I know, I know; I broke my promise about writing up my thoughts on the Nature paper. Even though I could probably write up something really fast, other bloggers have already done a great job putting it in scientific context, so I thought I’d take something of a different route. Outside of focusing on the study and what it says about evolution (specifically our own evolution), I thought I would write up a little piece about the history of ideas dealing with how humans came to be. We’re all familiar with creationism, but there are lots of other claims old and new about how humans came to be, and so I thought I’d go back to show how our ideas about human evolution are far-removed from the straight-line “March of Progress” model attributed to scientists by the likes of Jonathan Wells and other Disco Institute folks. In fact, the post could serve as a good primer for my other intended posts on human evolution (especially the evolution of early primates), which I’m going to have to split up being the field is so wide. I’ve got a textbook on Primate Behavioral Ecology coming in the mail (I got it for 3 cents!) this week, so that will certainly help. Anyway, I promise that tomorrow I will have something up about the new study and what it really means as far as our concepts of human evolution.
Also, I’ve been digging into Feduccia’s The Origin and Evolution of Birds, and so far it’s not terribly fulfilling. Feduccia seems to committed to the idea that birds did not evolve from small theropods that anything relating to dinosaurs being smart, active, or dynamic is discounted, Feduccia’s model of dinosaurs more resembling the swamp-dwelling lizards thought up by early 20th century scientists (i.e. hadrosaurs are referred to as being primarily aquatic). Being the book came out at the beginning of the feathered-dinosaur boom, Feduccia does address the filamentous feathers of some of the Asian theropods; they’re just collagen fibers, he says. Thus Archaeopteryx and Confuciusornis are grouped in as true birds, all dinosaurs having more avian characteristics being dissociated with them (although the reasons for convergences are not addressed thus far). Feduccia brings up various anatomical aspects of birds and dinosaurs to try and disprove the link, but his main weapon are the supposedly different digits in the theropod and avian hand. Birds are suppossed to have digits II-III-IV and theropod dinosaurs I-II-III, therefore proving there is not link (at least to the author). Why the digits are numbered as they are (and what happened to the bird’s digit #1, if it’s no longer there) doesn’t seem to be addressed. Most of the author’s support seems to come from his own research and that of Larry Martin (and one other scientist who’s name escapes me at the moment), but the fact that so much of the positive proof for a non-dinosaurian ancestry of birds comes from these three authors (often working in collaboration) makes me dubious. Likewise, Feduccia constantly names Kevin Padian, John Ostrom, Bob Bakker, and to a lesser extent Mark Norell, the book sometimes seeming more like an attack on the scientists than their ideas. Feduccia also snipes at paleontologists as a whole whenever possible, making statements of little consequence to the main arguments (i.e. that a movie producer spoke at an SVP meeting and another had a musical interpretation of dinosaur behavior) in an attempt to show paleontology almost as a kind of pseudoscience that relies on divination from ambiguous remains.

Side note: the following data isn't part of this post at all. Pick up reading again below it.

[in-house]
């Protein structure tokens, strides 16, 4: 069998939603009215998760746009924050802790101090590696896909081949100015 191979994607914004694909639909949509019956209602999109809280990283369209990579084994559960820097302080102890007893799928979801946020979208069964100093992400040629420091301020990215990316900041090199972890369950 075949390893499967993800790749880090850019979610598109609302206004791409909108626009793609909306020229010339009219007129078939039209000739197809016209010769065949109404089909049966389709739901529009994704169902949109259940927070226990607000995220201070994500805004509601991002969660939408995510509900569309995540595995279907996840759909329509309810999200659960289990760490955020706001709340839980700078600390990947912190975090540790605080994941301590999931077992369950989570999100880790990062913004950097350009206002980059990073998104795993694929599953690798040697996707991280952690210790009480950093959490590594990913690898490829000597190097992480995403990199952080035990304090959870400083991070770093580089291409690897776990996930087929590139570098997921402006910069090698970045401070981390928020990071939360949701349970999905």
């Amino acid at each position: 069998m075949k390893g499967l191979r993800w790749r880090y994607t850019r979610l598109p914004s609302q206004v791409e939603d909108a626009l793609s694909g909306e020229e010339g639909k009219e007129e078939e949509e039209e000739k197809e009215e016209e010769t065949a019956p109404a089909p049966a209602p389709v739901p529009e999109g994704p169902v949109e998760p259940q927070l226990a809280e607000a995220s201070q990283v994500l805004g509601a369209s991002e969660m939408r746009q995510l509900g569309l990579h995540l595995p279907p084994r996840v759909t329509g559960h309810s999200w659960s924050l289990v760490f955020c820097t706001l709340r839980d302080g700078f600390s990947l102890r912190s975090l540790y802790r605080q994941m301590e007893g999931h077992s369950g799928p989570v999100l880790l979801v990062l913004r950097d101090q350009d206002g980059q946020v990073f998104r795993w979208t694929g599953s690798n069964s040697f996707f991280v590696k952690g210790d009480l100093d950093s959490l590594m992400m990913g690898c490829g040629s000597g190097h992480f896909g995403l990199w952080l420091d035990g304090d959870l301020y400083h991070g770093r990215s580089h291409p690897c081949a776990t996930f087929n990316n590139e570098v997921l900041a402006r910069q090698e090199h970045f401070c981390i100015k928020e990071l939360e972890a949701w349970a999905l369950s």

The early chapters of the book primarily strive to establish that birds are not descended from dinosaurs, and while Feduccia makes some good points here and there (like some criticisms of the cursorial hypothesis for the evolution on flight), most of it is so focused on removing dinosaurs from close relationships with birds that much else is lost. The book is lavishly illustrated, however, although many of the diagrams are old/outdated (many of the dinosaur and archosaur skeletons are from the first half of the 20th century in postures now known to be wrong), and I do hope that some of the later chapters dealing with birds after they have become established will be better. The very last chapter (which I read first) is little more than more than defense of the poor paleontological scholarship found in the first three chapters of the book. I should finish it sometime tomorrow or on Saturday, at which time I’m sure I’ll write up some more general thoughts on the book.